"Liability under [§] 1983 arises only upon a showing of personal participation by the defendant. A supervisor is only liable for the constitutional violations of... subordinates if the supervisor participated in or directed the violations, or knew of the violations and failed to act to prevent them. There is no respondeat superior liability under [§] 1983." Taylor v. List, 880 F.2d 1040, 1045 (9th Cir. 1989) (citations omitted). "A showing that a supervisor acted, or failed to act, in a manner that was deliberately indifferent to an inmate's Eighth Amendment rights is sufficient to demonstrate the involvement-and the liability-of that supervisor." Starr v. Baca, 652 F.3d 1202, 1207 (9th Cir. 2011) ("[A] plaintiff may state a claim against a supervisor for deliberate indifference based upon the supervisor's knowledge of and acquiescence in unconstitutional conduct by his or her subordinates."). In order to hold a supervisor liable under § 1983, there must be a causal connection between the supervisor's wrongful conduct and the constitutional violation. Id. That connection can be established by "knowingly refusing] to terminate a series of acts by others, which [the supervisor] knew or reasonably should have known would cause others to inflict a constitutional injury." Id. at 1207-08 (citation omitted) (alteration in original).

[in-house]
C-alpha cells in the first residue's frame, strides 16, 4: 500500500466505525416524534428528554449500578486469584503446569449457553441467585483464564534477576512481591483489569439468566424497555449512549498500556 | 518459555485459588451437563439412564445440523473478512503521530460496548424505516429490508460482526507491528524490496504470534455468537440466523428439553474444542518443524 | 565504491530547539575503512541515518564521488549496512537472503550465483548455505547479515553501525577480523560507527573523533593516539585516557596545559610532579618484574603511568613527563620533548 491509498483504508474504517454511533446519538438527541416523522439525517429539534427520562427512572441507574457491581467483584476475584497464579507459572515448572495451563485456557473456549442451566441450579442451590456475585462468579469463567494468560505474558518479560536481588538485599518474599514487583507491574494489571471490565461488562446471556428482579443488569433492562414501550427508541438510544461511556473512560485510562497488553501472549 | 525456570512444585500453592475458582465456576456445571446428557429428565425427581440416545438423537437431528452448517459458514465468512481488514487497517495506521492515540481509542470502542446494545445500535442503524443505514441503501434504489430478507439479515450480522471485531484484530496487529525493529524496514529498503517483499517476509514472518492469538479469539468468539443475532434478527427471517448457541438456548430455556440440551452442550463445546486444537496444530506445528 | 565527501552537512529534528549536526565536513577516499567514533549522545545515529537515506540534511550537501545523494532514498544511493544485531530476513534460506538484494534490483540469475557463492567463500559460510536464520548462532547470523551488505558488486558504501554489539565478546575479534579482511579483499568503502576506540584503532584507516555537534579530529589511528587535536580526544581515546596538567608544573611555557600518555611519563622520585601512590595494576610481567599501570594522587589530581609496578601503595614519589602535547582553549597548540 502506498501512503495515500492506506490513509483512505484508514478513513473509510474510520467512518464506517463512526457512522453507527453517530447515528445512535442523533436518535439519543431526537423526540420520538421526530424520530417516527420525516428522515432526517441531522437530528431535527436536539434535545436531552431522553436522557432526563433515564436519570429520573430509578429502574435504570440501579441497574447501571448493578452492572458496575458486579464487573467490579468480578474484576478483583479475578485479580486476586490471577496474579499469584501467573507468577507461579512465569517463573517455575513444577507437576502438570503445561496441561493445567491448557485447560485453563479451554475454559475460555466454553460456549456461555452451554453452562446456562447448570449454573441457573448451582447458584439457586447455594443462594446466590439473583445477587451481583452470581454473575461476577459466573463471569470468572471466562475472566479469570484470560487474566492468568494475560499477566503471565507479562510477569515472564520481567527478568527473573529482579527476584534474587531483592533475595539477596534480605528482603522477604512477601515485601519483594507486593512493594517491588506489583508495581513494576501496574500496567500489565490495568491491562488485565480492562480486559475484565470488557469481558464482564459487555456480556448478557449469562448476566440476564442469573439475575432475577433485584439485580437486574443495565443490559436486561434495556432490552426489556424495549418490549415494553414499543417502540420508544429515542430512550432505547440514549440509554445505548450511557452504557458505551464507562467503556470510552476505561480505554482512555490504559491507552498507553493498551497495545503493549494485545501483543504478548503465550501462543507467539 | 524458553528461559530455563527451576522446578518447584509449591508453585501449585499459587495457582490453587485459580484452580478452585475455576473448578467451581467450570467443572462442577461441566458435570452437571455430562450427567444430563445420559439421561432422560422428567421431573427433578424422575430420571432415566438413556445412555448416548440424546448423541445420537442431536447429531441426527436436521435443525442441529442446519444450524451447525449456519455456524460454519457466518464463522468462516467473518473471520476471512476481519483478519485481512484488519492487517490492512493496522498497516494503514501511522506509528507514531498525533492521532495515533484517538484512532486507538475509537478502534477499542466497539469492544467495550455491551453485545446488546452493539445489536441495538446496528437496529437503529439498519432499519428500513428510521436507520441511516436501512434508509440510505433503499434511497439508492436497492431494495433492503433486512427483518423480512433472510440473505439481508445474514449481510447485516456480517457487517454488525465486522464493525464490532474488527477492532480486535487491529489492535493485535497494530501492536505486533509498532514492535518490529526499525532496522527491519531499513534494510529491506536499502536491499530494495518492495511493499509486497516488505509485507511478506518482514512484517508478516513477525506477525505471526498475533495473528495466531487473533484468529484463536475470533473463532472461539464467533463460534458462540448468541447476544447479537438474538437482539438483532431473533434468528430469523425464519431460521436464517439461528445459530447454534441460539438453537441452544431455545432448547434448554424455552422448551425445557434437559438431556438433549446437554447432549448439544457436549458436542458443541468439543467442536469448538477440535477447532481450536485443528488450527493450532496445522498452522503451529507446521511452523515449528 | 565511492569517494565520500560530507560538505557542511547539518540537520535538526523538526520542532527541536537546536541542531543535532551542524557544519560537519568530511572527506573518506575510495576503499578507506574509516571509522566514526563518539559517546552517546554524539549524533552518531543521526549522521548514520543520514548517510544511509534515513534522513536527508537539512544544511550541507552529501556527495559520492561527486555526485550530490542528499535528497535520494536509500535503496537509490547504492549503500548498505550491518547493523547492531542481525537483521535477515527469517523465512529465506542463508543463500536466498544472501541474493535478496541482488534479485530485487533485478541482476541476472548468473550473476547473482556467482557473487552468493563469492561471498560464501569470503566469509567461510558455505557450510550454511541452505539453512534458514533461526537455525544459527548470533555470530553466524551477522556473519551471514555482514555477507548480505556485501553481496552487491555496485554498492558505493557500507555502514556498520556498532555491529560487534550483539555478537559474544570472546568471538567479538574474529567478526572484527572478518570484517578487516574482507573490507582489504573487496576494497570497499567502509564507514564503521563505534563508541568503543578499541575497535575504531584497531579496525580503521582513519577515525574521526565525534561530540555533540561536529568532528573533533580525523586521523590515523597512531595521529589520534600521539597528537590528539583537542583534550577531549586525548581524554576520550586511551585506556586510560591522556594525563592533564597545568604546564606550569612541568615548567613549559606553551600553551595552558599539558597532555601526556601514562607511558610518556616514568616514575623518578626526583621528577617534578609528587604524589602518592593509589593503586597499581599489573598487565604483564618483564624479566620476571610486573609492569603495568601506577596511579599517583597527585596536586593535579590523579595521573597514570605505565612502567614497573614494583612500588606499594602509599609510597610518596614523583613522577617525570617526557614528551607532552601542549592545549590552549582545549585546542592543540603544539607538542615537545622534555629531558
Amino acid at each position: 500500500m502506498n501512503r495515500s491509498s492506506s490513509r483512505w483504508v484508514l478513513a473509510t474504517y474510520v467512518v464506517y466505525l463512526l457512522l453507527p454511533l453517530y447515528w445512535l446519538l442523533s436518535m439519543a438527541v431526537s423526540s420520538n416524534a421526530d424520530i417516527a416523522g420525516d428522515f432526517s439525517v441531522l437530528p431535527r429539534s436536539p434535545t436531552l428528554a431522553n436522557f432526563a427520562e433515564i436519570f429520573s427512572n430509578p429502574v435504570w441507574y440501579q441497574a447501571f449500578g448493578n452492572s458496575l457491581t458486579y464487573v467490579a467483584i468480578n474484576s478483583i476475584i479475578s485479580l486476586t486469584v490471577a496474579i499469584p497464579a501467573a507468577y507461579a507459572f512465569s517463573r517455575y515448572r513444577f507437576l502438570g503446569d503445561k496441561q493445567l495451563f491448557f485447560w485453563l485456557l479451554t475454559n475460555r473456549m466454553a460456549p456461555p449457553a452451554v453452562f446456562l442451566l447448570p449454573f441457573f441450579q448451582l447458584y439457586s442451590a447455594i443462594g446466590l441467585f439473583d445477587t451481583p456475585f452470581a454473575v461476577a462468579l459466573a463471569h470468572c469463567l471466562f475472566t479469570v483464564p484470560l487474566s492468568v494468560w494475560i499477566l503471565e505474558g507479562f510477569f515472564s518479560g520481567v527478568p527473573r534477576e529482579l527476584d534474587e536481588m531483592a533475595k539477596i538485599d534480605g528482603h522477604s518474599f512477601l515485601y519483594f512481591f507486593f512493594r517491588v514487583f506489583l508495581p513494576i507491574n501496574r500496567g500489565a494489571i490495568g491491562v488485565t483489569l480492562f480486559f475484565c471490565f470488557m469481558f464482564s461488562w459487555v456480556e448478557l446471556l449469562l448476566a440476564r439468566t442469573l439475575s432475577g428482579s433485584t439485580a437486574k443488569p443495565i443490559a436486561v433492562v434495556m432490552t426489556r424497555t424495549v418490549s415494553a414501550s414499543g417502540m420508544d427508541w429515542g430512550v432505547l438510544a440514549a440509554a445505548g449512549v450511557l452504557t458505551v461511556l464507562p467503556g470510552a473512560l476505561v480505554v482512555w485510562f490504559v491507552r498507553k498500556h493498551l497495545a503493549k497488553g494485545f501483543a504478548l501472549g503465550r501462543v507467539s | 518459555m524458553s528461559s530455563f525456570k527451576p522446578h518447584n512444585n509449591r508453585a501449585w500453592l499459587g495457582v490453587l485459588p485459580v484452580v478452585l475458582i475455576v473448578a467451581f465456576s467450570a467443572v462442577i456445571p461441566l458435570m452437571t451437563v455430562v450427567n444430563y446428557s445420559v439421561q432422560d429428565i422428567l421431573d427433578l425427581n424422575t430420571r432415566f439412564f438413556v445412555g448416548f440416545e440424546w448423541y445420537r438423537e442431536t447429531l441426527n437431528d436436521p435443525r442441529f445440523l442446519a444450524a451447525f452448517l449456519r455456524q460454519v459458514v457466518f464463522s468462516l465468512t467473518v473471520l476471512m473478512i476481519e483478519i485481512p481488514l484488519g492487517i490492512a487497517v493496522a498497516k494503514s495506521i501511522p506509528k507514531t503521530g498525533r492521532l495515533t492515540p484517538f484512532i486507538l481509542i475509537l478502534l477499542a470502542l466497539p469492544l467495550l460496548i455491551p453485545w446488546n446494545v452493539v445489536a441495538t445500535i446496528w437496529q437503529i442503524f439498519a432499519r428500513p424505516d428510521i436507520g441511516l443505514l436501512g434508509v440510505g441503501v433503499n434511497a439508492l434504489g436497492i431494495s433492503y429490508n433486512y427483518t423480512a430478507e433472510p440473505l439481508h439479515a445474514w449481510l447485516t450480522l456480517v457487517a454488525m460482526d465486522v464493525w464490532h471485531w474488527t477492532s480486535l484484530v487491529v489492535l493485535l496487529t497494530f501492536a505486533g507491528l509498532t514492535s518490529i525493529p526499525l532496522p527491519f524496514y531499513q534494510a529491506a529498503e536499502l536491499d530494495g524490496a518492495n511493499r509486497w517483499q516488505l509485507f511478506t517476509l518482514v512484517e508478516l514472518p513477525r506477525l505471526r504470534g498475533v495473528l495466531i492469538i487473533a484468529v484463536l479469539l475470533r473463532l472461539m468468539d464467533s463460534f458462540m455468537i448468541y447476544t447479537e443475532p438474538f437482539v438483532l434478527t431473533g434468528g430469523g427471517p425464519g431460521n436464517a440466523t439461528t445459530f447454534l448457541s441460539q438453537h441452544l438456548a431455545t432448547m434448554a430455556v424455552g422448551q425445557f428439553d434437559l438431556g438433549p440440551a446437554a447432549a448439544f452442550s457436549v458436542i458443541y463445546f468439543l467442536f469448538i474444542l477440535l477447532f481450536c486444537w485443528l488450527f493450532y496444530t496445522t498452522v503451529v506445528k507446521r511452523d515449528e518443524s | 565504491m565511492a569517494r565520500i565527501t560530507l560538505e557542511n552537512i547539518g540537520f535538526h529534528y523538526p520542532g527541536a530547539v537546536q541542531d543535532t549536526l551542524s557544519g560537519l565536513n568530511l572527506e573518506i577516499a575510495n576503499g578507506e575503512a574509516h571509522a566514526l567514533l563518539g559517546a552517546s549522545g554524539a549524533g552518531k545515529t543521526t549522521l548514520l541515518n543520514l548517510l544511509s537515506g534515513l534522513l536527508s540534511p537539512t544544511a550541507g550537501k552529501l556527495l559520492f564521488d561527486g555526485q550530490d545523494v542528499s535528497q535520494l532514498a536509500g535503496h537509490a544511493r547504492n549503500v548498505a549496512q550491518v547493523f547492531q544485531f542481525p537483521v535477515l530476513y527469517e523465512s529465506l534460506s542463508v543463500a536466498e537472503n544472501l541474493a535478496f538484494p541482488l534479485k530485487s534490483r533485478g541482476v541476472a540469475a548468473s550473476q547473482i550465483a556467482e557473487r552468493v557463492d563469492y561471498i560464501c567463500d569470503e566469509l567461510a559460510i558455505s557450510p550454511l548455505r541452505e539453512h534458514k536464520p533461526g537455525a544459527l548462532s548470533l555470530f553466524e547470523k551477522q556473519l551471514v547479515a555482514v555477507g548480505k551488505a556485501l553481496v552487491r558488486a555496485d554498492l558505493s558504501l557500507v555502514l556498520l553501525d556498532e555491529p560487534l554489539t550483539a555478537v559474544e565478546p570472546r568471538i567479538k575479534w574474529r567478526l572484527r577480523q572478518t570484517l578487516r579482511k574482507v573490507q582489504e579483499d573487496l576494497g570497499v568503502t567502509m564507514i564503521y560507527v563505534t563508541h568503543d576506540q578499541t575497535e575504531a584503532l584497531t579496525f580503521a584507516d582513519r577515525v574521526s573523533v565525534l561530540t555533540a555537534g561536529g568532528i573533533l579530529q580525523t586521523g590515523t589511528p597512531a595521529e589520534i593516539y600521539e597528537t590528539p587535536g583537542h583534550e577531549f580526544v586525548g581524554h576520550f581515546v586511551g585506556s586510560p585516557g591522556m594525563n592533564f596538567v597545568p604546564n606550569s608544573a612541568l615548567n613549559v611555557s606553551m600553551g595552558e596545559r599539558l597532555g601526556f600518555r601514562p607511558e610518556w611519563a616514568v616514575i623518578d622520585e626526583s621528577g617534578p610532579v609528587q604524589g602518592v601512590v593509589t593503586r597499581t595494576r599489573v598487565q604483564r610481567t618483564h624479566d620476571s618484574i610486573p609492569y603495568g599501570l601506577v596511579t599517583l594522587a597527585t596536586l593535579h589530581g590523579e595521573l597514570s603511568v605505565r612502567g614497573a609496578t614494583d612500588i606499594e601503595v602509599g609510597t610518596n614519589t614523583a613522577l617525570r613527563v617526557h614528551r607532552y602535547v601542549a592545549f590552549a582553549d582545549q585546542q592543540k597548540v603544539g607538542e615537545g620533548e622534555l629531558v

Mr. Wilkerson alleged that Ms. Peters is liable for his sexual assault because she created a hostile environment that facilitated the assault. Compl. [2] at 4. This allegation fails to establish Ms. Peters's personal involvement. Nor does Mr. Wilkerson allege that Ms. Peters was deliberately indifferent to sexual assaults by ODOC employees. The Complaint does not allege that Ms. Peters knew or should have known that Mr. Wilkerson was or would be sexually assaulted. Therefore, Mr. Wilkerson has not adequately pleaded a claim against Ms. Peters and the Motion to Dismiss [15] is granted with respect to Ms. Peters.